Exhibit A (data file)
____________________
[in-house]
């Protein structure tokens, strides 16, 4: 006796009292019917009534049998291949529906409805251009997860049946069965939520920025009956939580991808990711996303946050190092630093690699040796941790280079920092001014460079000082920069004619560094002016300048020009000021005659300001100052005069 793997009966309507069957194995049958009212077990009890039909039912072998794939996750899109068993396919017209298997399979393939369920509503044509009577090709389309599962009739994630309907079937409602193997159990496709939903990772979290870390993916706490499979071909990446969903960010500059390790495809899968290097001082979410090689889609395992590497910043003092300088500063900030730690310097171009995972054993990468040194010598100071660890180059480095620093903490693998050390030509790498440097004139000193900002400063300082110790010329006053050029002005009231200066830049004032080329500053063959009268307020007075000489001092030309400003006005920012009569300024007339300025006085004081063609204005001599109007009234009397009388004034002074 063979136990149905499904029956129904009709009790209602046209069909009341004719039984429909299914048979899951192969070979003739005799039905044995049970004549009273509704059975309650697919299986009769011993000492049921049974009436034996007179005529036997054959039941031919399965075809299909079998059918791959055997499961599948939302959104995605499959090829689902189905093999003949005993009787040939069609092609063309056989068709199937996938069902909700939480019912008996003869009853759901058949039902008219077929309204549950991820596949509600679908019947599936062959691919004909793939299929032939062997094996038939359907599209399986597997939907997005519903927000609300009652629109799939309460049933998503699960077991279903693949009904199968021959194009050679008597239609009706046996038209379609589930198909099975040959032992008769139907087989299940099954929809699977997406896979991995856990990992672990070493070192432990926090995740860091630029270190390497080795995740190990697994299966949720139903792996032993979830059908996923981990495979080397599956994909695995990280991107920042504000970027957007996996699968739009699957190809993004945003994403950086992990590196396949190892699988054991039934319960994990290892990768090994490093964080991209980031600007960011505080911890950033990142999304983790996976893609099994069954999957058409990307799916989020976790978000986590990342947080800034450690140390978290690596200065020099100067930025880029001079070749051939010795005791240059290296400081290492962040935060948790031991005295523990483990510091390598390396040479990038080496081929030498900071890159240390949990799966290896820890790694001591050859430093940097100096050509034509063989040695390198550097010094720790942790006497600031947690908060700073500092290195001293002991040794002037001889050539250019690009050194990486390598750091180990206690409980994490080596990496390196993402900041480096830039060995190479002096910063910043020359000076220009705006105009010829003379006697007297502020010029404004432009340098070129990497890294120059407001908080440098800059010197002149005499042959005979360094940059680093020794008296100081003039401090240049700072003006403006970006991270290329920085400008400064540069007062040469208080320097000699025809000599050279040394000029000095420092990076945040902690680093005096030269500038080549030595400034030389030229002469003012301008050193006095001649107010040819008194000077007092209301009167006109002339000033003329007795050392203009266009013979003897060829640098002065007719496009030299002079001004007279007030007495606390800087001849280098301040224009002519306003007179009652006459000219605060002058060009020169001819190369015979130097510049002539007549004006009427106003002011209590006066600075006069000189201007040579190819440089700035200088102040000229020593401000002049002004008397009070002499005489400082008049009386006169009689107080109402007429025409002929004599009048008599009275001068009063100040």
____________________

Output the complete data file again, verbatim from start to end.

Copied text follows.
[in-house]
């Protein structure tokens, strides 16, 4: 006796009292019917009534049998291949529906409805251009997860049946069965939520920025009956939580991808990711996303946050190092630093690699040796941790280079920092001014460079000082920069004619560094002016300048020009000021005659300001100052005069 793997009966309507069957194995049958009212077990009890039909039912072998794939996750899109068993396919017209298997399979393939369920509503044509009577090709389309599962009739994630309907079937409602193997159990496709939903990772979290870390993916706490499979071909990446969903960010500059390790495809899968290097001082979410090689889609395992590497910043003092300088500063900030730690310097171009995972054993990468040194010598100071660890180059480095620093903490693998050390030509790498440097004139000193900002400063300082110790010329006053050029002005009231200066830049004032080329500053063959009268307020007075000489001092030309400003006005920012009569300024007339300025006085004081063609204005001599109007009234009397009388004034002074 063979136990149905499904029956129904009709009790209602046209069909009341004719039984429909299914048979899951192969070979003739005799039905044995049970004549009273509704059975309650697919299986009769011993000492049921049974009436034996007179005529036997054959039941031919399965075809299909079998059918791959055997499961599948939302959104995605499959090829689902189905093999003949005993009787040939069609092609063309056989068709199937996938069902909700939480019912008996003869009853759901058949039902008219077929309204549950991820596949509600679908019947599936062959691919004909793939299929032939062997094996038939359907599209399986597997939907997005519903927000609300009652629109799939309460049933998503699960077991279903693949009904199968021959194009050679008597239609009706046996038209379609589930198909099975040959032992008769139907087989299940099954929809699977997406896979991995856990990992672990070493070192432990926090995740860091630029270190390497080795995740190990697994299966949720139903792996032993979830059908996923981990495979080397599956994909695995990280991107920042504000970027957007996996699968739009699957190809993004945003994403950086992990590196396949190892699988054991039934319960994990290892990768090994490093964080991209980031600007960011505080911890950033990142999304983790996976893609099994069954999957058409990307799916989020976790978000986590990342947080800034450690140390978290690596200065020099100067930025880029001079070749051939010795005791240059290296400081290492962040935060948790031991005295523990483990510091390598390396040479990038080496081929030498900071890159240390949990799966290896820890790694001591050859430093940097100096050509034509063989040695390198550097010094720790942790006497600031947690908060700073500092290195001293002991040794002037001889050539250019690009050194990486390598750091180990206690409980994490080596990496390196993402900041480096830039060995190479002096910063910043020359000076220009705006105009010829003379006697007297502020010029404004432009340098070129990497890294120059407001908080440098800059010197002149005499042959005979360094940059680093020794008296100081003039401090240049700072003006403006970006991270290329920085400008400064540069007062040469208080320097000699025809000599050279040394000029000095420092990076945040902690680093005096030269500038080549030595400034030389030229002469003012301008050193006095001649107010040819008194000077007092209301009167006109002339000033003329007795050392203009266009013979003897060829640098002065007719496009030299002079001004007279007030007495606390800087001849280098301040224009002519306003007179009652006459000219605060002058060009020169001819190369015979130097510049002539007549004006009427106003002011209590006066600075006069000189201007040579190819440089700035200088102040000229020593401000002049002004008397009070002499005489400082008049009386006169009689107080109402007429025409002929004599009048008599009275001068009063100040």